Watch of the Week: IWC Tribute to Pallweber Edition “150 Years”

Courtesy IWC

Perhaps the most visually striking timepiece to premiere at the Salon International de Haute Horlogerie in January was International Watch Company’s Tribute to Pallweber Edition 150 Years. Celebrating its 150th in 2018, this gorgeous wristwatch, a tribute to one of the company’s most original pocket watches, is also the most distinctive new design to come from IWC in a long time.

A bit of backstory: IWC was born in 1868 when American engineer and watchmaker Florentine Ariosto Jones decided to give up his position at the Boston-based E. Howard & Co. to set up shop overseas in Schaffhausen, Switzerland.

Later in 1883, the Austrian watchmaker Josef Pallweber patented the first ever digital pocket watch—meaning that time was displayed via numbers as opposed to an analog clock where the hours and minutes are indicated by the positions of rotating hands. Pallweber called it his “jump-hour” mechanism (when the seconds hand crosses the “60” mark, the minutes and hours jump simultaneously). And the timepiece featured two windows set in an enamel dial, through which the hours and minutes were visible on rotating discs.

Pallweber didn’t have his own factory so he licensed his concept to several watchmakers including Jones and IWC, who produced its version from about 1885 to 1887. Only about 20,000 were ever made, making it one of IWC’s rarest (and most desirable) timepieces.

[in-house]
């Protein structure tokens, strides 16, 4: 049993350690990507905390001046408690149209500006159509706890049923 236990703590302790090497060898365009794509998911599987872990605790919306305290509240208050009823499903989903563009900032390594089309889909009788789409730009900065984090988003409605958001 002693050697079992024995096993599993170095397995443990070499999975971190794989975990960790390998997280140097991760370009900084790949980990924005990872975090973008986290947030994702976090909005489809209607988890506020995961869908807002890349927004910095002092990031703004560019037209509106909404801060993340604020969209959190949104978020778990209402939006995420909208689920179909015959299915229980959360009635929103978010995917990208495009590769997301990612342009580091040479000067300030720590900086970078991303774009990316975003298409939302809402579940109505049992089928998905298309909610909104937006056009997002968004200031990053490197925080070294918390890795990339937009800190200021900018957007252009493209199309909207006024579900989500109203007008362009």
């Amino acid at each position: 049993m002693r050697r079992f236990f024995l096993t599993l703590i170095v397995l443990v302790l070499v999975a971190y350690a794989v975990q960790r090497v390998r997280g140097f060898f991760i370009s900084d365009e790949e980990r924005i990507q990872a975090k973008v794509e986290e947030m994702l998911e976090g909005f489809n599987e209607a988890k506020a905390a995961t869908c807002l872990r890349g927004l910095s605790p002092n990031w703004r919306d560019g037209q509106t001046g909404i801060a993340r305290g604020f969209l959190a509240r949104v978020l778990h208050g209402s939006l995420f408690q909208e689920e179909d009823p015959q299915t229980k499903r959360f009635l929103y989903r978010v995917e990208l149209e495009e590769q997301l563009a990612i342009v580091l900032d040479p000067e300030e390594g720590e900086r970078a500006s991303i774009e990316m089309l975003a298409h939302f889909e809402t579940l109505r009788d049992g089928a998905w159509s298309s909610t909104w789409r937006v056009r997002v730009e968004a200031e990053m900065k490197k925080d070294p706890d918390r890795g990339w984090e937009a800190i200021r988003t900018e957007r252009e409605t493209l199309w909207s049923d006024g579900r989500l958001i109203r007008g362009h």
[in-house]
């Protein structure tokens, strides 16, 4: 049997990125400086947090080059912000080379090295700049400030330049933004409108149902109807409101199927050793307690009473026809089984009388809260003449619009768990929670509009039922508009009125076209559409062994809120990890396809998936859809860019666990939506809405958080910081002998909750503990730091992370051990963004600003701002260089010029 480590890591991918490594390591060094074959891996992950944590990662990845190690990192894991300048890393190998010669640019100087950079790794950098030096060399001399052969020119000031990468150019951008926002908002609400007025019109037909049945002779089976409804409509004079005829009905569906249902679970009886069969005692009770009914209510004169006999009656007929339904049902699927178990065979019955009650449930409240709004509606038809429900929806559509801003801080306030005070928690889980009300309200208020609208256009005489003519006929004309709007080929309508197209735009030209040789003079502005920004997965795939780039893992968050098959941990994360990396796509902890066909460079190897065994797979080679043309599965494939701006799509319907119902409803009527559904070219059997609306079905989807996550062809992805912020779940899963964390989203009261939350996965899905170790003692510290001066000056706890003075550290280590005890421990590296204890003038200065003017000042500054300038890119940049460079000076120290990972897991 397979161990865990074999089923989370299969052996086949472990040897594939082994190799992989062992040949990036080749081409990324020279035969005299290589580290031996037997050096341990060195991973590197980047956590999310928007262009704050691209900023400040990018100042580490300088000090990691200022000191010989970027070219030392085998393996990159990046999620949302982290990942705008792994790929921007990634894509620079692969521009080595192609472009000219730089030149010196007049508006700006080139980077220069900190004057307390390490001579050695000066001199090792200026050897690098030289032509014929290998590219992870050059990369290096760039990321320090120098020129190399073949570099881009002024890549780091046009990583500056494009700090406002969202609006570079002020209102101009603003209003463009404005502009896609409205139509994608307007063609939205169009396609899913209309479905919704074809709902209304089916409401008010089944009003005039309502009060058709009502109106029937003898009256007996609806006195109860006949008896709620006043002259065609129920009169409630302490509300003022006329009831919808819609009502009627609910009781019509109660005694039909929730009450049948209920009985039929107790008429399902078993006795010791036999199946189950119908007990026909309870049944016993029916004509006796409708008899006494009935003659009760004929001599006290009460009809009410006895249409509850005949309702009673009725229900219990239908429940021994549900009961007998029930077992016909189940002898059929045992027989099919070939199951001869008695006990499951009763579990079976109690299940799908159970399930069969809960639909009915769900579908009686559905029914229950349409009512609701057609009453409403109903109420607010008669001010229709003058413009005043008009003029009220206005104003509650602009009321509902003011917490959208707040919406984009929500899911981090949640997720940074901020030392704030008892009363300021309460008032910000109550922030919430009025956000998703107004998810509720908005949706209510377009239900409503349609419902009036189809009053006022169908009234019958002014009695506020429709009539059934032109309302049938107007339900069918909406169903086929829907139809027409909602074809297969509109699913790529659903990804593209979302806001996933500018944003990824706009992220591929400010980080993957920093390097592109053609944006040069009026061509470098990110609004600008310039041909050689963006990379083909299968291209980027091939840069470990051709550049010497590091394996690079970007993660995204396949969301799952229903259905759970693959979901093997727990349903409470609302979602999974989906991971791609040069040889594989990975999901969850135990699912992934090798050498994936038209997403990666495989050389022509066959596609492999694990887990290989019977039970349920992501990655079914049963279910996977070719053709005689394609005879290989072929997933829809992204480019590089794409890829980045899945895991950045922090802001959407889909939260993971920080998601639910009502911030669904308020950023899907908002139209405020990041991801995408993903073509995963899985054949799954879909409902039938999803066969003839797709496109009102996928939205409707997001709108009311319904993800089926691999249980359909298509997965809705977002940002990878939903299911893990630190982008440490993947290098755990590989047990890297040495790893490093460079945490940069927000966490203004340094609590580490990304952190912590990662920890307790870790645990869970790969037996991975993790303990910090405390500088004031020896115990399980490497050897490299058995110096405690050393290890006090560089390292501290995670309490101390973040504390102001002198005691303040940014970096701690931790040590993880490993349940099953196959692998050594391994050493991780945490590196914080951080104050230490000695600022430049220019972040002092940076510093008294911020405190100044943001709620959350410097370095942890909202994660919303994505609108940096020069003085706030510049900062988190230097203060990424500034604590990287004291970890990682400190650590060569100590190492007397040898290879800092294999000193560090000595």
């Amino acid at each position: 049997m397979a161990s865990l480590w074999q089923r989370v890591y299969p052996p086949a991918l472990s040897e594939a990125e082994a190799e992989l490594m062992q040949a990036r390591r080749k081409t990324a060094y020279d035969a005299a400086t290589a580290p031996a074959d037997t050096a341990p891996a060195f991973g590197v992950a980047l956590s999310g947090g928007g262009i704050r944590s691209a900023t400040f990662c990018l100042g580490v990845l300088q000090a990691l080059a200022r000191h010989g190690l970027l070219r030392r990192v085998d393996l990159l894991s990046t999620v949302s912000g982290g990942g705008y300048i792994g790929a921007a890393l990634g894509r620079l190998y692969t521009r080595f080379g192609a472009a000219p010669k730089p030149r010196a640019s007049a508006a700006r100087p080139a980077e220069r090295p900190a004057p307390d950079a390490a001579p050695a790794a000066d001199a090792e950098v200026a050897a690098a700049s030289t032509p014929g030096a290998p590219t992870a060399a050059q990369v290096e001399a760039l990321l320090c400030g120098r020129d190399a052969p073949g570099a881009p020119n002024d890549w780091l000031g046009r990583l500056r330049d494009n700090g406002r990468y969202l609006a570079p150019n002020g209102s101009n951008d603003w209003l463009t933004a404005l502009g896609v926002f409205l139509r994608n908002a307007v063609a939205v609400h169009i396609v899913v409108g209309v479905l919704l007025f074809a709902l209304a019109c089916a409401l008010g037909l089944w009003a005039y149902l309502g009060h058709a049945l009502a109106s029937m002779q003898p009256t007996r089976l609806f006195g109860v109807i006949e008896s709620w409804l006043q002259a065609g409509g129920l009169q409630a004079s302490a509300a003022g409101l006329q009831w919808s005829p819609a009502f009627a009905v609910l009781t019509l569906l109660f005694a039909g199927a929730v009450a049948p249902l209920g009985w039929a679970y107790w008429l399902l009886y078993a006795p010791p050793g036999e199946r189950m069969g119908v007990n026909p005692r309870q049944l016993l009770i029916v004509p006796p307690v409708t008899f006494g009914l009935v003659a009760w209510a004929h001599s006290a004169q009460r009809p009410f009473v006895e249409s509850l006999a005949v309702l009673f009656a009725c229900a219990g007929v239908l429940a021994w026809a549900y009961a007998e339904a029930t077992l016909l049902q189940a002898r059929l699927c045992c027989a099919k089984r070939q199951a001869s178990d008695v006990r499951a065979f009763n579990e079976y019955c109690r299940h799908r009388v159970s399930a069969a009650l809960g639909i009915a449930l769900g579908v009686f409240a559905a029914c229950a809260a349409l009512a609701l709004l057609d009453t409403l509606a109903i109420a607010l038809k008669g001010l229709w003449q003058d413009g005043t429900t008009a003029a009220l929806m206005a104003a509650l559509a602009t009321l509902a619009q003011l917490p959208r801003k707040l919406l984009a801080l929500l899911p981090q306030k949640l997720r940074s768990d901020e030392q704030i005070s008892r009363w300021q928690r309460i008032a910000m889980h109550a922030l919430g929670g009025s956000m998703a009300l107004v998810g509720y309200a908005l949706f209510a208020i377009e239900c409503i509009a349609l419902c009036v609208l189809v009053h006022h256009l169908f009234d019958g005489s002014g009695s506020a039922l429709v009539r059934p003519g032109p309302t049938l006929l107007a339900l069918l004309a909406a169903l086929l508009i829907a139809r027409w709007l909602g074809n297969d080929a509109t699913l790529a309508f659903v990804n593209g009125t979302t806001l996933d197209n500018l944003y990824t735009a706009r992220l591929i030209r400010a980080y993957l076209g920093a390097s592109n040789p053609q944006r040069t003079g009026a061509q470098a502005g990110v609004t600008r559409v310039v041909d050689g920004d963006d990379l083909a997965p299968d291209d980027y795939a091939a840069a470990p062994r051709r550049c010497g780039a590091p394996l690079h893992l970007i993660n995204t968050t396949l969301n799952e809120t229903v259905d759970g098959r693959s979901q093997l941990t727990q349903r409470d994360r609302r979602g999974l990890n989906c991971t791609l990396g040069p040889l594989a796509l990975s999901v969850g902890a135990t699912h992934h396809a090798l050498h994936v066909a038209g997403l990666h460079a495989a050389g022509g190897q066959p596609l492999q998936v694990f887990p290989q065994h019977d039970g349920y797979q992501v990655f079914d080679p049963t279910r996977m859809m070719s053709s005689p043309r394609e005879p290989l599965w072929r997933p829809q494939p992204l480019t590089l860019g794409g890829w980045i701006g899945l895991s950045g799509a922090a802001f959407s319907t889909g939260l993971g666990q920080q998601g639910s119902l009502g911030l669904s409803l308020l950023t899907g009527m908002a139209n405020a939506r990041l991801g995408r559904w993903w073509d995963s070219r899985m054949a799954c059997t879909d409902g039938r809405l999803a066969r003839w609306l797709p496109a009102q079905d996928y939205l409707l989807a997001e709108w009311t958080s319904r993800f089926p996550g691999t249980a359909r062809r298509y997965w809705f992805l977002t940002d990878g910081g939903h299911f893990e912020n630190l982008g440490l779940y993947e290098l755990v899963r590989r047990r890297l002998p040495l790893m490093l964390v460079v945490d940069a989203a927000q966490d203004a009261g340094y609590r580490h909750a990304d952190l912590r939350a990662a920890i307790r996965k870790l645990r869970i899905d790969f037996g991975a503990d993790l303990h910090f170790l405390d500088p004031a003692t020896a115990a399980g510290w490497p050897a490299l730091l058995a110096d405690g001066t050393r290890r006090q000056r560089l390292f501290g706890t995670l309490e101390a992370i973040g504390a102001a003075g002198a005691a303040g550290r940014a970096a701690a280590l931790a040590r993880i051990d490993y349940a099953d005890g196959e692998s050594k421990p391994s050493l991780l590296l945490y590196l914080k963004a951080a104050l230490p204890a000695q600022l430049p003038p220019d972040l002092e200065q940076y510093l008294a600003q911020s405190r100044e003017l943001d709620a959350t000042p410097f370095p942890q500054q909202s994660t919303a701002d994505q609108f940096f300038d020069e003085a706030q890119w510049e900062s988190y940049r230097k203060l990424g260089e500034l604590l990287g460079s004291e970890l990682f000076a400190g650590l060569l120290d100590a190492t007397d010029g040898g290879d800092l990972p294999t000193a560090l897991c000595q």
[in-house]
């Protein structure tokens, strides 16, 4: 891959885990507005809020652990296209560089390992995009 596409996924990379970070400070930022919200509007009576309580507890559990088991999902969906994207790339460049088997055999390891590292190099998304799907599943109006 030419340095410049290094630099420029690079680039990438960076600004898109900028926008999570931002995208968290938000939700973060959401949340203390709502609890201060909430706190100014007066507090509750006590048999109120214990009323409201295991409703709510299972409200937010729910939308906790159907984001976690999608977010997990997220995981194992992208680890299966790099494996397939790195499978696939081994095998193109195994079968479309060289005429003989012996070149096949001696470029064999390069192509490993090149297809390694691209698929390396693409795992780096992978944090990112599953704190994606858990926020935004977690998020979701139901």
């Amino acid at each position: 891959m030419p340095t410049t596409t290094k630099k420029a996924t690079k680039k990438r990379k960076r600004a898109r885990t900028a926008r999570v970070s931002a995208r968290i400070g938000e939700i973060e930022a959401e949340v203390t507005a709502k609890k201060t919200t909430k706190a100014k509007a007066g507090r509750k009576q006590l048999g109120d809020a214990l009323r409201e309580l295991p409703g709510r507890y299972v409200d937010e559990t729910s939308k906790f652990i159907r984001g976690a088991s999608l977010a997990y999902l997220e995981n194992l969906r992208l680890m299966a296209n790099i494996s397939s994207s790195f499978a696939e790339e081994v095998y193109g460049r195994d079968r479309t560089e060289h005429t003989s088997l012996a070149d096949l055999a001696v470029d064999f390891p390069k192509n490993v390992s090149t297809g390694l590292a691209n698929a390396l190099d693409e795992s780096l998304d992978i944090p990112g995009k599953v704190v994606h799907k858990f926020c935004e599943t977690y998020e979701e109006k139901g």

Fast-forward to 2018 and the debut of IWC’s first-ever wristwatch to feature this classic digital hour and minute display. The minimalist dial design was daring for the 19th century, which is why it still looks so chic today. And even though IWC has traveled back in time for inspiration, the Tribute to Pallweber Edition 150 Years is very of-the-moment: the glossy, white lacquer face has streamlined numerals and lettering and, with its 45mm, 12mm thick, red gold case has plenty of wrist presence without feeling too bulky.

It’s what’s inside this elegant timepiece that really counts. It takes a lot of energy to power the jump hour displays, so the Tribute to Pallweber is driven by the caliber 94200 hand-wound, 54-jewel movement, which IWC developed just for this timepiece. The movement has two barrels, each with its own gear train. The first controls the Breguet overcoil-equipped balance and escapement–and therefore the analog seconds hand. The second gear train drives the digital hour and minute disks.

Priced at approximately $38,600 and limited to 250 pieces, the IWC Tribute to Pallweber Edition “150 Years” in red gold (ref. IW505002) will be available in April 2018 at IWC boutiques and retailers. Visit for more information.